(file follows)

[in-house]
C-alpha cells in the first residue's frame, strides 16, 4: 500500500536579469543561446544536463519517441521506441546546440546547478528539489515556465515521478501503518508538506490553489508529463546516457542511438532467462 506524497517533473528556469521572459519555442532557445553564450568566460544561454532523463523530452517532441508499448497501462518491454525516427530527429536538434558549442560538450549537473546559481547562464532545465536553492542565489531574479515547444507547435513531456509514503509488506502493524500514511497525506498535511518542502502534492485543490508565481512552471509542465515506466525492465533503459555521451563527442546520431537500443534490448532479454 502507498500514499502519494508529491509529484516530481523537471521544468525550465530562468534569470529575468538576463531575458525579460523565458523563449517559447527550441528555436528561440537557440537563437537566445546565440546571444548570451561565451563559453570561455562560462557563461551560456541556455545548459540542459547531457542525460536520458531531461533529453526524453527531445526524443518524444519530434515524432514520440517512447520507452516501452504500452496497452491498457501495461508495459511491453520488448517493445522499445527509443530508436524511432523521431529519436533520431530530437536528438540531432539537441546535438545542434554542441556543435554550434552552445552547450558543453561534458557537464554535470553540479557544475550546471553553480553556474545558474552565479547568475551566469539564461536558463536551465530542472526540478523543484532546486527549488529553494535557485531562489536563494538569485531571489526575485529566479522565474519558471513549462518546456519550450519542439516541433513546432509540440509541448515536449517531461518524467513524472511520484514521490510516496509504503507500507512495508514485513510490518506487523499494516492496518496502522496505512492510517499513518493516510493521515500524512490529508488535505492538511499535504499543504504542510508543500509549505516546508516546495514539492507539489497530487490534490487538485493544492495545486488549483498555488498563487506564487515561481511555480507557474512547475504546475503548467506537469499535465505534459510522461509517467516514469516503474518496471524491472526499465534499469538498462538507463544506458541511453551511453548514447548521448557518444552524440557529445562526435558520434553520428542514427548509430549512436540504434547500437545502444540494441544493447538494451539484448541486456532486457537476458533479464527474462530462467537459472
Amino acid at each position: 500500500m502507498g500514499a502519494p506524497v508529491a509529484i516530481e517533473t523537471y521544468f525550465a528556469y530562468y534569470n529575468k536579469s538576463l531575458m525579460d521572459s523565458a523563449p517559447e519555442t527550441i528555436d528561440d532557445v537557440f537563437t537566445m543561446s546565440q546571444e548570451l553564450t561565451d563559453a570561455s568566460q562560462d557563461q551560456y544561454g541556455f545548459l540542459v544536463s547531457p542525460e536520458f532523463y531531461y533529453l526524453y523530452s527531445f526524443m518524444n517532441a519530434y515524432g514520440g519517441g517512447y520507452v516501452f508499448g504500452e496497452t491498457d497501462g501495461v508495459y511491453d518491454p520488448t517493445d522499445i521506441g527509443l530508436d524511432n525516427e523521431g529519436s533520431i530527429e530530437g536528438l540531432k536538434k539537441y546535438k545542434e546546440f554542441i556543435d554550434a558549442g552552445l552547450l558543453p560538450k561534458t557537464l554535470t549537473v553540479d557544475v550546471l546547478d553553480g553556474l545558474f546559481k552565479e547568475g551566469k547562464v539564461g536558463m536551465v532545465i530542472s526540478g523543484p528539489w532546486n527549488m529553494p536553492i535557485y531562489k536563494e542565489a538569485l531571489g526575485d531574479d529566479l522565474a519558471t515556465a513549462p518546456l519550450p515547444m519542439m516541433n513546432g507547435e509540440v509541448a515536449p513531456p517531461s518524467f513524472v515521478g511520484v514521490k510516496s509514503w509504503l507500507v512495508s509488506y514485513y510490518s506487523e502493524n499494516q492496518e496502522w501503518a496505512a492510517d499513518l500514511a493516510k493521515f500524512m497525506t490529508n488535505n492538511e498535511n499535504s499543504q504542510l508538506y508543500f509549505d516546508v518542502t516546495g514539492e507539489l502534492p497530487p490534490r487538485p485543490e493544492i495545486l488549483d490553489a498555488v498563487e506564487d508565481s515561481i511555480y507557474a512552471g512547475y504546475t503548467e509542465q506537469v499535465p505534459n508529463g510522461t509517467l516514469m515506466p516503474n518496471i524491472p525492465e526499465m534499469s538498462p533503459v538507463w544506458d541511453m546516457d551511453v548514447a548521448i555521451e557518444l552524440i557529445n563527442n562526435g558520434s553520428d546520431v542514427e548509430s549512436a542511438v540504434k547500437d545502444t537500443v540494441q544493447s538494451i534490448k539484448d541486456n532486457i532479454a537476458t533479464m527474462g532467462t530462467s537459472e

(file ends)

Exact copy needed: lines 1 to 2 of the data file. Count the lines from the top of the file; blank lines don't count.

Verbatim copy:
[in-house]
C-alpha cells in the first residue's frame, strides 16, 4: 500500500536579469543561446544536463519517441521506441546546440546547478528539489515556465515521478501503518508538506490553489508529463546516457542511438532467462 506524497517533473528556469521572459519555442532557445553564450568566460544561454532523463523530452517532441508499448497501462518491454525516427530527429536538434558549442560538450549537473546559481547562464532545465536553492542565489531574479515547444507547435513531456509514503509488506502493524500514511497525506498535511518542502502534492485543490508565481512552471509542465515506466525492465533503459555521451563527442546520431537500443534490448532479454 502507498500514499502519494508529491509529484516530481523537471521544468525550465530562468534569470529575468538576463531575458525579460523565458523563449517559447527550441528555436528561440537557440537563437537566445546565440546571444548570451561565451563559453570561455562560462557563461551560456541556455545548459540542459547531457542525460536520458531531461533529453526524453527531445526524443518524444519530434515524432514520440517512447520507452516501452504500452496497452491498457501495461508495459511491453520488448517493445522499445527509443530508436524511432523521431529519436533520431530530437536528438540531432539537441546535438545542434554542441556543435554550434552552445552547450558543453561534458557537464554535470553540479557544475550546471553553480553556474545558474552565479547568475551566469539564461536558463536551465530542472526540478523543484532546486527549488529553494535557485531562489536563494538569485531571489526575485529566479522565474519558471513549462518546456519550450519542439516541433513546432509540440509541448515536449517531461518524467513524472511520484514521490510516496509504503507500507512495508514485513510490518506487523499494516492496518496502522496505512492510517499513518493516510493521515500524512490529508488535505492538511499535504499543504504542510508543500509549505516546508516546495514539492507539489497530487490534490487538485493544492495545486488549483498555488498563487506564487515561481511555480507557474512547475504546475503548467506537469499535465505534459510522461509517467516514469516503474518496471524491472526499465534499469538498462538507463544506458541511453551511453548514447548521448557518444552524440557529445562526435558520434553520428542514427548509430549512436540504434547500437545502444540494441544493447538494451539484448541486456532486457537476458533479464527474462530462467537459472